Saturday, June 26, 2010
My General McChrystal moment
So eight years ago in the still dismal days running up to the first anniversary of 9/11, July 4 Parade Committee members joined forces with the American Legion to put on a one-year anniversary memorial service that would stand out anywhere in America. I of course was in charge of media relations.
My fellow Irish--equally family rooted in Amherst for 5 generation--friend Kevin Joy had fashioned a replica of the Twin Towers and Pentagon on a large flatbed. At first I thought/worried that somehow it would be kind of tacky turning a somber symbol into a parade float (it lead the July 4 Parade in 2002) but his artistic talent was such that it could not help but remind people of what we lost that day.
We actually initiated the ceremony on the eve of 9/11 when we held an "Irish wake" on the town common, parking the monument and illuminating it overnight with a powerful portable generator lighting system (the same ones used to illuminate Ground Zero at night for workers engaged in recovery operations) that the air wing commander of Barnes Air National Guard let us borrow.
People solemnly trudged in all night long to pay their respects.
At the break of dawn we ferried the float over to Northampton and had is slowly escorted on Rt. 9 at parade speed all the way from Sheldon Field back to Amherst town common escorted by Northampton, Hadley, Amherst and Umass public safety vehicles.
At around 8:40 AM the two hour ceremony started with speakers, but mainly I remember the ringing of church bells and brief moments of silence to mark those agonizing moments when the planes struck and those magnificent towers fell.
My main job was to get the word out so we could attract 3,000 people back to the Town Common that night to hold a candle (donated by Yankee Candle) where we had printed out all the names of the victims and gingerly attached them to each candle.
The media attention was impressive leading up to the day (considering every community in America was have a ceremony of some kind) The AP called me and said they were sending a reporter and photographer. The Boston Globe sent a reporter the day before for an extended interview and we gave her lots of our time.
Around 3:30 PM she asked if she could use my business office to finish up her story and tap the Internet to send it back to the newsroom, and I instantly agreed. Kevin and I were still busy making phone calls sending out faxes and desperately trying to make sure all the names were attached to the candles. In other words busy work, the kind that goes better with beer, but we did not have any beer.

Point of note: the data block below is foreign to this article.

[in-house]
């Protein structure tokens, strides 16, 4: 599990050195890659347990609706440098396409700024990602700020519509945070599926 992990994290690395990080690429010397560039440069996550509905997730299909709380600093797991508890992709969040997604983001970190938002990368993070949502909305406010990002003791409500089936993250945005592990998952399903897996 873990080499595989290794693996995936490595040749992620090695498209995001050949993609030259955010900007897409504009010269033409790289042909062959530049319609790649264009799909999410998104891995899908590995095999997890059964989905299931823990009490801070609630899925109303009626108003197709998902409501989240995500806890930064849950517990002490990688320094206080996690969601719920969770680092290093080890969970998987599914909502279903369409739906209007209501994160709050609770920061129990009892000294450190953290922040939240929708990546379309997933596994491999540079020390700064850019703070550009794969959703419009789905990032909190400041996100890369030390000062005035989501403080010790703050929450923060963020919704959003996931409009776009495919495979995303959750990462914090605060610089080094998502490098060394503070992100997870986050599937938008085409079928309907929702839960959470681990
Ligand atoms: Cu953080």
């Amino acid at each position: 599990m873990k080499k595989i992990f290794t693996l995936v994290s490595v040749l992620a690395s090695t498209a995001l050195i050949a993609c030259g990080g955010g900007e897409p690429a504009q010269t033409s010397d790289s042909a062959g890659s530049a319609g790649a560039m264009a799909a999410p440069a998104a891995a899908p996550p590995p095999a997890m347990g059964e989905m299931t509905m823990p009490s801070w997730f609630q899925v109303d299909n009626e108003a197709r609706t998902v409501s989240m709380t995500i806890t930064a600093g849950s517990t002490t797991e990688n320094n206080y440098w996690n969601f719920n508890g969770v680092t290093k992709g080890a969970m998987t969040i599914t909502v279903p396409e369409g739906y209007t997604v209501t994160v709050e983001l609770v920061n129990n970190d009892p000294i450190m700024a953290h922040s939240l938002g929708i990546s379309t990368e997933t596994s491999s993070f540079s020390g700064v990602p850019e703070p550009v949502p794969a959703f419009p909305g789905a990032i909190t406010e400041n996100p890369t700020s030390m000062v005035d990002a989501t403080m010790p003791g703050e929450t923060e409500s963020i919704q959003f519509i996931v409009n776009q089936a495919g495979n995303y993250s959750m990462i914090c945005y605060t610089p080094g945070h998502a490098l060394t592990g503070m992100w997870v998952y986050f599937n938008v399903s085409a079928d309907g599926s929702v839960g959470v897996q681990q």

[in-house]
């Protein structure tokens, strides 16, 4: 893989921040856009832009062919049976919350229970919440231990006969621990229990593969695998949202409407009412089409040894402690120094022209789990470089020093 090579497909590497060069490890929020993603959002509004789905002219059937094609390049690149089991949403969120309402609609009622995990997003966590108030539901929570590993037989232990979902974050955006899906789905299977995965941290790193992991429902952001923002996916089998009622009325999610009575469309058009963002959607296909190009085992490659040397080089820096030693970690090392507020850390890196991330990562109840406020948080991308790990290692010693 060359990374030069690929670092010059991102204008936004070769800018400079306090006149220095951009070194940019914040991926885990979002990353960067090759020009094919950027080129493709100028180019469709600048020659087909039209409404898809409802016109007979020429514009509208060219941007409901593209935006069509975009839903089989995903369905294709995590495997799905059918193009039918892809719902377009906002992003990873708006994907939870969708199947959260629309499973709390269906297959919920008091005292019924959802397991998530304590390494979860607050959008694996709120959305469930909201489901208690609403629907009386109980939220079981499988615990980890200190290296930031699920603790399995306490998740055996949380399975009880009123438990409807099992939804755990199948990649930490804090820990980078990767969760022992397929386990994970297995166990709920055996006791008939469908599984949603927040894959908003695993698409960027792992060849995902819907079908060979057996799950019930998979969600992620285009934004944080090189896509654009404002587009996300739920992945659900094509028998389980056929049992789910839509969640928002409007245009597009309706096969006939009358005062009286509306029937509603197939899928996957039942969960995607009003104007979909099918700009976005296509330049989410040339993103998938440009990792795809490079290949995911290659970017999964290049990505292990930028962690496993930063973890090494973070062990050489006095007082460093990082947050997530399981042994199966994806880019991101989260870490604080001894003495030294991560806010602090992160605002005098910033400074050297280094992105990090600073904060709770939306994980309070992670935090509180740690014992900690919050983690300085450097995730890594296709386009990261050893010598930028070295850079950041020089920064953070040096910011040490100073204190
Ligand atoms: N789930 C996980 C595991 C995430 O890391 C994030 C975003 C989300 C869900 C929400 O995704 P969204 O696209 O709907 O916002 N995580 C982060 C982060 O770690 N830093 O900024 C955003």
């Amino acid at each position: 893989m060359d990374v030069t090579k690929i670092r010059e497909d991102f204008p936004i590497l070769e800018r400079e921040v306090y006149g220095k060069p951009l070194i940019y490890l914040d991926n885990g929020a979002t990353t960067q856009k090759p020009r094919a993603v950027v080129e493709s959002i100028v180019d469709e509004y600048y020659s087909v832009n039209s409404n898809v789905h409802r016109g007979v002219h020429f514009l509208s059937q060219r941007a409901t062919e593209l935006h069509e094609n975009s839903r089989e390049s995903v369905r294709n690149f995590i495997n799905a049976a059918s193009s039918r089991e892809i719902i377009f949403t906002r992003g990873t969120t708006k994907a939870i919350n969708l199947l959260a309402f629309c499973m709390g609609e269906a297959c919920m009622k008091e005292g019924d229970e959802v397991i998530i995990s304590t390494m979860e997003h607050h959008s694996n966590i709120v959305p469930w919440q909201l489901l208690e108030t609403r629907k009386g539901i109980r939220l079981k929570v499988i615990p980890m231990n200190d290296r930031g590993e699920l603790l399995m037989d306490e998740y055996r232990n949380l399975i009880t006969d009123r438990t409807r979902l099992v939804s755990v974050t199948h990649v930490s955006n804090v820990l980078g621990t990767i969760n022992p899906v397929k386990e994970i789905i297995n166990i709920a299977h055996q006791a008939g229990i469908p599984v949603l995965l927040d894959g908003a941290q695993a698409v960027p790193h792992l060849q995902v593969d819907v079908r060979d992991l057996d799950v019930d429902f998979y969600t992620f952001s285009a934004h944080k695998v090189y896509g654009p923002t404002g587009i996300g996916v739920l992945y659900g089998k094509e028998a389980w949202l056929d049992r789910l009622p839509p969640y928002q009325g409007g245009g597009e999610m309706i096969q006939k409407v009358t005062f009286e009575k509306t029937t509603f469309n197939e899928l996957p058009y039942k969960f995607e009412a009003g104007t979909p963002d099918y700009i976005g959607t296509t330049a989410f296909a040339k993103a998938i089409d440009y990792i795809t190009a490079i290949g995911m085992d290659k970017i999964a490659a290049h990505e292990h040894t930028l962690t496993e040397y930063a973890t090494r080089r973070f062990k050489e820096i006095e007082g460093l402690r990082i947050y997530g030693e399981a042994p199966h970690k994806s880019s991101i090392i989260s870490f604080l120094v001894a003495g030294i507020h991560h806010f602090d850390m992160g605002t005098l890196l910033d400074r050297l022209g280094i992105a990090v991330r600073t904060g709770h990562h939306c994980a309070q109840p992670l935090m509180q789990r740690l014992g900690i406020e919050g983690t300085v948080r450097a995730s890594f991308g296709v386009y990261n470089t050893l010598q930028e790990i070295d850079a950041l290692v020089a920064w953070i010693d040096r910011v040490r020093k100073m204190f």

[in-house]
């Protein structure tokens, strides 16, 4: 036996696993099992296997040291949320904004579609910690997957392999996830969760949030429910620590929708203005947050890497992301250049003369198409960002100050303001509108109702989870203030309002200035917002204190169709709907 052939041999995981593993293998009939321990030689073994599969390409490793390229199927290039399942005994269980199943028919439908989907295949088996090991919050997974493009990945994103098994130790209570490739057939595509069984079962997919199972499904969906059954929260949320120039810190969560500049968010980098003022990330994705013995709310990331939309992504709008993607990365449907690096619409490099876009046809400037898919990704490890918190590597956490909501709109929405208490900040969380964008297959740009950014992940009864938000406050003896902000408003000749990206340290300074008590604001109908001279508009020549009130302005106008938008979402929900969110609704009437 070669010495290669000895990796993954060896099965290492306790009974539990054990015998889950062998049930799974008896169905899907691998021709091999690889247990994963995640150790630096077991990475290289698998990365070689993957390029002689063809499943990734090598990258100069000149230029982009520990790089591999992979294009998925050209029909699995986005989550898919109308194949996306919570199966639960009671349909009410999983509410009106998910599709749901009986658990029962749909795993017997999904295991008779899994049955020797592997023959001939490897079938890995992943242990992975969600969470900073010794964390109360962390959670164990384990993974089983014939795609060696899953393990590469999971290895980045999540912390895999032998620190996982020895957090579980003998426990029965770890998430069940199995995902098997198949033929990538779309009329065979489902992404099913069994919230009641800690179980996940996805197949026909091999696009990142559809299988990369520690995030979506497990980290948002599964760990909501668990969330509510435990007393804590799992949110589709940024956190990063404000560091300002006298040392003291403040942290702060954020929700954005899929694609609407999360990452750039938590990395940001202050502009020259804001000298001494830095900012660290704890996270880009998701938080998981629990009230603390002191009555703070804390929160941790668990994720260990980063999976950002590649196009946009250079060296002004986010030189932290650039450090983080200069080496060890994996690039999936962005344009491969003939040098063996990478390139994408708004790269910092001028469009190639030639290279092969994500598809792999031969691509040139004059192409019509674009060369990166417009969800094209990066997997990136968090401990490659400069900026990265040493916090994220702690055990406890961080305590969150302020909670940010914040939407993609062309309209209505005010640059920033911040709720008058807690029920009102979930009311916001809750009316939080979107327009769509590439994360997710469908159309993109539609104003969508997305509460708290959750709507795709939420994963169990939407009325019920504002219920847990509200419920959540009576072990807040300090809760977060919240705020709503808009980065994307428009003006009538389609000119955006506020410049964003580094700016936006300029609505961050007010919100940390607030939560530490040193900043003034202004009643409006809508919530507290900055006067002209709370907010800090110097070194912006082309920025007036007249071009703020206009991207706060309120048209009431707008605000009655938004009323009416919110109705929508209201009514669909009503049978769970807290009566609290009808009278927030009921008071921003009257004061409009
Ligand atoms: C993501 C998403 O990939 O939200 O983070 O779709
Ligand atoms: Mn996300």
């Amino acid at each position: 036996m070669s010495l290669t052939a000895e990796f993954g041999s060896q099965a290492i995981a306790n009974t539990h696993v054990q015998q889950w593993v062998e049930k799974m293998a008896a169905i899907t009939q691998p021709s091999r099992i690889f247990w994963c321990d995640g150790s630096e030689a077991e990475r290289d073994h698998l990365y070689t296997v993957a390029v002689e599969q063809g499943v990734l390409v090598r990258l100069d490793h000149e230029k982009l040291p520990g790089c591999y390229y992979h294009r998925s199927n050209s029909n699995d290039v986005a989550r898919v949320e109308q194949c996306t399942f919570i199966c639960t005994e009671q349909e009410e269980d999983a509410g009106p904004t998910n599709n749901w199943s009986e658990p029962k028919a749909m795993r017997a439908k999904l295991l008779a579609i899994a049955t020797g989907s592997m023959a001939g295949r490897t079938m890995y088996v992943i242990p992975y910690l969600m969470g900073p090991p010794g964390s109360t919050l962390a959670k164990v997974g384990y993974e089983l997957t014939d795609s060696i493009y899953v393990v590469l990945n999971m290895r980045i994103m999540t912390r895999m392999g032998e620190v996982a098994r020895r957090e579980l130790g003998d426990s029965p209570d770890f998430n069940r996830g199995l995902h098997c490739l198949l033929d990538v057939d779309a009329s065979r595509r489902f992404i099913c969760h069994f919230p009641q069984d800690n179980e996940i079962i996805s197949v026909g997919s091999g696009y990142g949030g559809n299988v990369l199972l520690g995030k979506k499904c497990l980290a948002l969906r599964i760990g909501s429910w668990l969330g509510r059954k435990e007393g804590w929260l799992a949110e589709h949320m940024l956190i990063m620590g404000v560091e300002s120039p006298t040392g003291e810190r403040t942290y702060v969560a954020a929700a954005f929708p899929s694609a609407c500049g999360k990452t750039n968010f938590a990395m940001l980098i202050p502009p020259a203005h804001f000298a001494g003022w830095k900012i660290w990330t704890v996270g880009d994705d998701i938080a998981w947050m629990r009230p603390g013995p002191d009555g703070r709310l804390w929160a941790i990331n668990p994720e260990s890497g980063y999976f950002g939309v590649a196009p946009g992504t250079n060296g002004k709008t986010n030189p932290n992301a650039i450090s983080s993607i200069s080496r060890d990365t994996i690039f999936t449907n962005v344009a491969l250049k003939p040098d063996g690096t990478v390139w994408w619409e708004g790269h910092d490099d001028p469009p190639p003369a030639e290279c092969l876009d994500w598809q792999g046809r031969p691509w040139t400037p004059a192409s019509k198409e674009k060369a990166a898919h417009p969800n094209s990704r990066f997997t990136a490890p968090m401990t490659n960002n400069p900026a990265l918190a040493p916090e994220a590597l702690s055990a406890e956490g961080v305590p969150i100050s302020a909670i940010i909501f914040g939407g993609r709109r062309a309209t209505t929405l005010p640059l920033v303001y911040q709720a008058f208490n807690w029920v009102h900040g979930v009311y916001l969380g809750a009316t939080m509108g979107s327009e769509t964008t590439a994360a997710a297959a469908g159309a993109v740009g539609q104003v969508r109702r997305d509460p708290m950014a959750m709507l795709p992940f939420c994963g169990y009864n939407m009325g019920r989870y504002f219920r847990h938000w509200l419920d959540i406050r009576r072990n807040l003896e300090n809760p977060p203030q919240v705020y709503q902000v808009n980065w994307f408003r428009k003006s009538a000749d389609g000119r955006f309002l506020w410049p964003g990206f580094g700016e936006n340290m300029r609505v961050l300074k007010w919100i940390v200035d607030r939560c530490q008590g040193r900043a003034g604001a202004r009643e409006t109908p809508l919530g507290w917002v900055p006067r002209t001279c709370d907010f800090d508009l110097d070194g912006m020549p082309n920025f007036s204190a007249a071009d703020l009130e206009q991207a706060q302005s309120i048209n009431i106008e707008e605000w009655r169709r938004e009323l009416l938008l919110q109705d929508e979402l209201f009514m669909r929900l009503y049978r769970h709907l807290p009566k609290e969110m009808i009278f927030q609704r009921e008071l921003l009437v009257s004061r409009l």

The left leaning activist First Congregational Church in town center was also holding an event on the first anniversary having something to do with a labyrinth outlined in empty shoes with native American drummers, Buddhists and Muslims afterward sending the footware to Iraq.
Yeah, go figure. But it was still getting some media attention. I think their goal was to get 500 pairs donated on 9/11.
At one point while the reporter was still tap, tap, tapping away on her laptop in my small office and Kevin and I were bantering about that, while attaching stickers to candles, I said somewhat sarcastically, "Yeah, I'll see your 500 shoes and raise you 3,000 candles!"
Indeed nothing I EVER would have said on the record, and to this day it still sounds crass--but I was pretty wired and beyond tired at that moment.
The next morning that callous quote appears in the Boston Globe article front page Metro Section, ruining a heartfelt endeavor. I was crestfallen. Yes I said it, and no I did not tell the reporter that anything she hears in my office is "off the record." But she had stated the interviews were over and she was simply cranking out the copy.
But PT Barnum would have approved, because back then the Boston Globe was still considered the paper of record for the entire Northeast if not nation. And although the story was framed as a contest between our ceremony and the shoes-to-Iraq ceremony, the coldly efficient reporter still got everything else right.
That morning storm clouds and brisk winds dominated into the very late afternoon. A well known Amherst "peace activist" came up to me in the late morning and taunted me about the potential for high wind and rain (not great conditions for candlelight) saying we would be lucky to get "100 people to turn out" that night.
At the twilight's last gleaming, the skies cleared and the wind receded. We ended up with just over 2,000 somber citizens. Some took two candles to hold. I kept one that I will light next year on the 10th Anniversary of the saddest day for our country in my 55-old existence.